FTC Announces Settlement with Municipal Debt Collector Over Alleged Abusive Debt Collection Practices

On March 24, the Federal Trade Commission (FTC) announced that it entered into a consent order with a debt collection company, resolving allegations that the company engaged in unfair and abusive debt collection practices in violation of the Fair Debt Collection Practices Act (FDCPA), 15 U.S.C. §§ 1692-1692p, and section 5 of the Federal Trade Commission Act (FTC Act), 15 U.S.C. § 45. View the Enforcement Watch blog post

Goodwin News

2017 Blockchain Technology and Digital Currency National Institute – April 10

The 2017 Blockchain Technology and Digital Currency National Institute will take place on April 10, 2017, in New York City. This special program is dedicated to in-depth analysis of the emerging legal issues and the latest legal events concerning digital currencies, like Bitcoin, and blockchain technology. It will be an informative and exciting opportunity for anyone interested in better understanding the interplay of the law, digital currencies and blockchain technology. The speakers and panels will explore topics including blockchain innovations and opportunities; emerging intellectual property issues; global regulatory efforts; and recent law enforcement actions. Grant Fondo, a chair of Goodwin’s Digital Currency and Blockchain Technology Practice and partner in Goodwin’s Securities Litigation and White Collar Defense Group, will be a featured speaker. For more information, please visit the event website.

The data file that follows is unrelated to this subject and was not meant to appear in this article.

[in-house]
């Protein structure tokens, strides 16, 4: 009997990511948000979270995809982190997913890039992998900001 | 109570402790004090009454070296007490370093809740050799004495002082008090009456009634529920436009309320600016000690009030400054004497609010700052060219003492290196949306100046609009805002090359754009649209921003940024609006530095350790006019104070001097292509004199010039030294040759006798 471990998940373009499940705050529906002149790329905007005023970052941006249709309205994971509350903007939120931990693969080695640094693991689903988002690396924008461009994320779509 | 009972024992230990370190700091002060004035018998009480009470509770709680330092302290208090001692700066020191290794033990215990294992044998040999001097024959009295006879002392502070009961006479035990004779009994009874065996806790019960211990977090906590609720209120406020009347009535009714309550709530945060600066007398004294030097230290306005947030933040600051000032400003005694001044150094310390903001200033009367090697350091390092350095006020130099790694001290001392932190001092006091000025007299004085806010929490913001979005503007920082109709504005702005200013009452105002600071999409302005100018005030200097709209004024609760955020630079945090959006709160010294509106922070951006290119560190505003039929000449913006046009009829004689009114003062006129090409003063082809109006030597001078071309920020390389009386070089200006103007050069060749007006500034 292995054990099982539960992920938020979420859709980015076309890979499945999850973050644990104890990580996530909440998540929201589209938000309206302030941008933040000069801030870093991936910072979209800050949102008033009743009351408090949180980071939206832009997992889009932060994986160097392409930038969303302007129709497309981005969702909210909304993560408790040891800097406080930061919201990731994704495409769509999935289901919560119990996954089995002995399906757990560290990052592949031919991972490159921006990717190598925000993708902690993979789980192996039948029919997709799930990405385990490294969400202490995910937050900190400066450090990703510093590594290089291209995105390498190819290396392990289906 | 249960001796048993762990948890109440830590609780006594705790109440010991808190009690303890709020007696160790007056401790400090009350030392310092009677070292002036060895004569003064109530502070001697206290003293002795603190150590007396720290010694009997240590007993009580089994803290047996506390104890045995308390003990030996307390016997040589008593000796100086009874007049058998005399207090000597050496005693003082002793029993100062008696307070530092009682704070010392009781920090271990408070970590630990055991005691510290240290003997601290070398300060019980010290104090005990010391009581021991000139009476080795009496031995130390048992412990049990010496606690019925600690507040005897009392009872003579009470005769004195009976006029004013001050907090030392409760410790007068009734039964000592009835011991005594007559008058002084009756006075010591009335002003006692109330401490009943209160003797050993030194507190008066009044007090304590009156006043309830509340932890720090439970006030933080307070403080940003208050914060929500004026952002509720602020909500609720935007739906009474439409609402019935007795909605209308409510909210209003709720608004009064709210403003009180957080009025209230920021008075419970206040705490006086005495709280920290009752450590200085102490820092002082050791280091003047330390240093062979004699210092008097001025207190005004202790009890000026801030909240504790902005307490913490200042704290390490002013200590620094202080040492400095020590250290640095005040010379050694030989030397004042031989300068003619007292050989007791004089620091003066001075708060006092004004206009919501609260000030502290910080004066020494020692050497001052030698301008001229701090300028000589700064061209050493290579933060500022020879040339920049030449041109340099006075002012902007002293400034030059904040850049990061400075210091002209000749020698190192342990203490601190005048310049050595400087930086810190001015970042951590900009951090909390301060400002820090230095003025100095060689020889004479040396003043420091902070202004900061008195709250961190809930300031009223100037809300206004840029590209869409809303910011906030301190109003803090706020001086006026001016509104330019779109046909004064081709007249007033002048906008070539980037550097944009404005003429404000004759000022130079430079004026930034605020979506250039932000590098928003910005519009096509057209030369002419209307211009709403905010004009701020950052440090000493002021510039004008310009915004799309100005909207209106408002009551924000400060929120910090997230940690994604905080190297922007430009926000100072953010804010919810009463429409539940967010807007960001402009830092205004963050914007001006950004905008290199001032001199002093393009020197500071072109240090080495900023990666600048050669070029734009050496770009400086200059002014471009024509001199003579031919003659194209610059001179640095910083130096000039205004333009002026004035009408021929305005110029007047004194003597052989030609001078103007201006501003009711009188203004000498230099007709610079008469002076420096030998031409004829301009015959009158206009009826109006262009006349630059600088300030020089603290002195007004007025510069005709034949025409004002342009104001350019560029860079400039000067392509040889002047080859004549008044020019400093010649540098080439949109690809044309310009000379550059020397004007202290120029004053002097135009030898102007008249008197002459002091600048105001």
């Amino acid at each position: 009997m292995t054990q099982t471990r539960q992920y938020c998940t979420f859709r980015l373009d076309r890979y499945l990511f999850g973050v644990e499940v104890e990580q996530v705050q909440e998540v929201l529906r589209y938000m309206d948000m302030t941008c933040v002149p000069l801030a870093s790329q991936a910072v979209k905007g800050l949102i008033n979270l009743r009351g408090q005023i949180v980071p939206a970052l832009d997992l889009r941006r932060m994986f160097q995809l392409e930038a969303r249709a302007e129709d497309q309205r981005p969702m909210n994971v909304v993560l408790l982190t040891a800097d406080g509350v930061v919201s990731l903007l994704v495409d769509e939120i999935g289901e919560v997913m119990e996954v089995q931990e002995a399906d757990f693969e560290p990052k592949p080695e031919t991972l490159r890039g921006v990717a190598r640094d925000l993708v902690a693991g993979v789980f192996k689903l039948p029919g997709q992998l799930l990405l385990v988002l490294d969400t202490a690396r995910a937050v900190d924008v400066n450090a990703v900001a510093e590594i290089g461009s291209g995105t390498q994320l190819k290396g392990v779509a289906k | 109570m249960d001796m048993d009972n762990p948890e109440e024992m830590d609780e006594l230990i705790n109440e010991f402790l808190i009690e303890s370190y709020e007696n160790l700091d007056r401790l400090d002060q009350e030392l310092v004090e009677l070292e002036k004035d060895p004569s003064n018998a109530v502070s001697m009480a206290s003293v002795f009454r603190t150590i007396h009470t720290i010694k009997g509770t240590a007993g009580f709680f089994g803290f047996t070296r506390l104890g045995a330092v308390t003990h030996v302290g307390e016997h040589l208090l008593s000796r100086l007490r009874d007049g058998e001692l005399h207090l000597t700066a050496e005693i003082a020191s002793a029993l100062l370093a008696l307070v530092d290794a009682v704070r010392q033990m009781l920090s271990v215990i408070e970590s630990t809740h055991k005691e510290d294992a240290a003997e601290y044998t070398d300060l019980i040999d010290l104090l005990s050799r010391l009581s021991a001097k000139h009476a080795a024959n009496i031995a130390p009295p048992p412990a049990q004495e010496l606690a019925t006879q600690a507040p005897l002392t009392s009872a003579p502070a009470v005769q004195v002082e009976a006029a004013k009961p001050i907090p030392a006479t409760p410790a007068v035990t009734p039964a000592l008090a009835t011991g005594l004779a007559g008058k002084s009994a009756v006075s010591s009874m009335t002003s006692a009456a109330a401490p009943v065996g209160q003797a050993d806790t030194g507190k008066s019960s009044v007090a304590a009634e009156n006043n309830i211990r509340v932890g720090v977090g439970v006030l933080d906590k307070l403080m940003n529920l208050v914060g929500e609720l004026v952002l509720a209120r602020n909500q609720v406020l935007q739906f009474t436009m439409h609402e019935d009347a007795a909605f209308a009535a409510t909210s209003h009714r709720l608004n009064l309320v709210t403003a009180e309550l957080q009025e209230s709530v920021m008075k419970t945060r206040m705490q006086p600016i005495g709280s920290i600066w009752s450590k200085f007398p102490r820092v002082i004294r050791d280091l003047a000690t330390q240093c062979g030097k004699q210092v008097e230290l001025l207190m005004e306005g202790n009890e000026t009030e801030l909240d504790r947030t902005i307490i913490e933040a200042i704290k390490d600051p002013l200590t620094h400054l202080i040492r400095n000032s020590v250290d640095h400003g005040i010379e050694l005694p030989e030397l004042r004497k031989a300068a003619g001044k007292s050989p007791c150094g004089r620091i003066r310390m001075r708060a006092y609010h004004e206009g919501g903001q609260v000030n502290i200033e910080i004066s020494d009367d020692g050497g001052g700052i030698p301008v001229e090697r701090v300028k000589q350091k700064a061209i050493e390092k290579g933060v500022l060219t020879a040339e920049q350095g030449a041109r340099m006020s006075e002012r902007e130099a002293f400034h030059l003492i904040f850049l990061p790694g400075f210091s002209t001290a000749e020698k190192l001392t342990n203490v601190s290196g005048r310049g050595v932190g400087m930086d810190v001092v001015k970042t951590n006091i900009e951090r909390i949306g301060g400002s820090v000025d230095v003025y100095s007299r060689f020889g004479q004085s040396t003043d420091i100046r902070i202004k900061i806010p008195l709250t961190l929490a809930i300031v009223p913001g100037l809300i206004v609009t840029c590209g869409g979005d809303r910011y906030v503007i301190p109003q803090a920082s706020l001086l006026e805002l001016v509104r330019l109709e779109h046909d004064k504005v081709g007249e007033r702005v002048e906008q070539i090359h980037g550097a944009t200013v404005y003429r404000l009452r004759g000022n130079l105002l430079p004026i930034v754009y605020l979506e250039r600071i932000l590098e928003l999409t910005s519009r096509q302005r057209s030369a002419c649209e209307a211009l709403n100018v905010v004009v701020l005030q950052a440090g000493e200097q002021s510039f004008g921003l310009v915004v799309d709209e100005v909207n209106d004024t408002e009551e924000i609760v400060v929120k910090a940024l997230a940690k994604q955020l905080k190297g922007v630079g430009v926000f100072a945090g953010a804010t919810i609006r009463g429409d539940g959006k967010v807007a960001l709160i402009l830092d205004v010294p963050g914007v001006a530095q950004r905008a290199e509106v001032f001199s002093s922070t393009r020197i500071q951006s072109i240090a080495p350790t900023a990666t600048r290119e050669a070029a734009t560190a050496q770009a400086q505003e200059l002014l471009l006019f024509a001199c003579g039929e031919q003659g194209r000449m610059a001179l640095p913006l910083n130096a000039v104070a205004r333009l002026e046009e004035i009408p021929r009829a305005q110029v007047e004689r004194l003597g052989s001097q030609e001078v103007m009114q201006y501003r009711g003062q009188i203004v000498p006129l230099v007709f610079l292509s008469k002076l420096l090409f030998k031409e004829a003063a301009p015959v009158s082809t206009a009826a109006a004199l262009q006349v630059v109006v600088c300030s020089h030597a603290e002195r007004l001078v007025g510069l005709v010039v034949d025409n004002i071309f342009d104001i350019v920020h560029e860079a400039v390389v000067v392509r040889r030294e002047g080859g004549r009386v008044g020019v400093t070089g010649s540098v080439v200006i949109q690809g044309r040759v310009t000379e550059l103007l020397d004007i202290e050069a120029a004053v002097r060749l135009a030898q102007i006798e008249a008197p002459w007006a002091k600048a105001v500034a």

Higher Education Symposium – April 13

Goodwin is pleased to present this event created specifically to address issues faced by trustees, officers and in-house counsel at colleges, universities and research institutions. We are delighted to present David Greene, President of Colby College, as our keynote speaker. David is a highly respected leader in education and business and will provide an inspiring perspective on his experience with public/private partnerships focused on revitalizing cities and neighborhoods where schools are located. The symposium will also feature a panel discussion with in-house counsel at higher education institutions concerning the relationships between schools and their students, as well as interactive sessions led by industry experts and thought leaders on privacy and cybersecurity and recent developments in 403(b) plan excessive fee litigation. For more information, please visit the event website.

This week’s Roundup contributors: Catalina Azuero and Justin Pierce.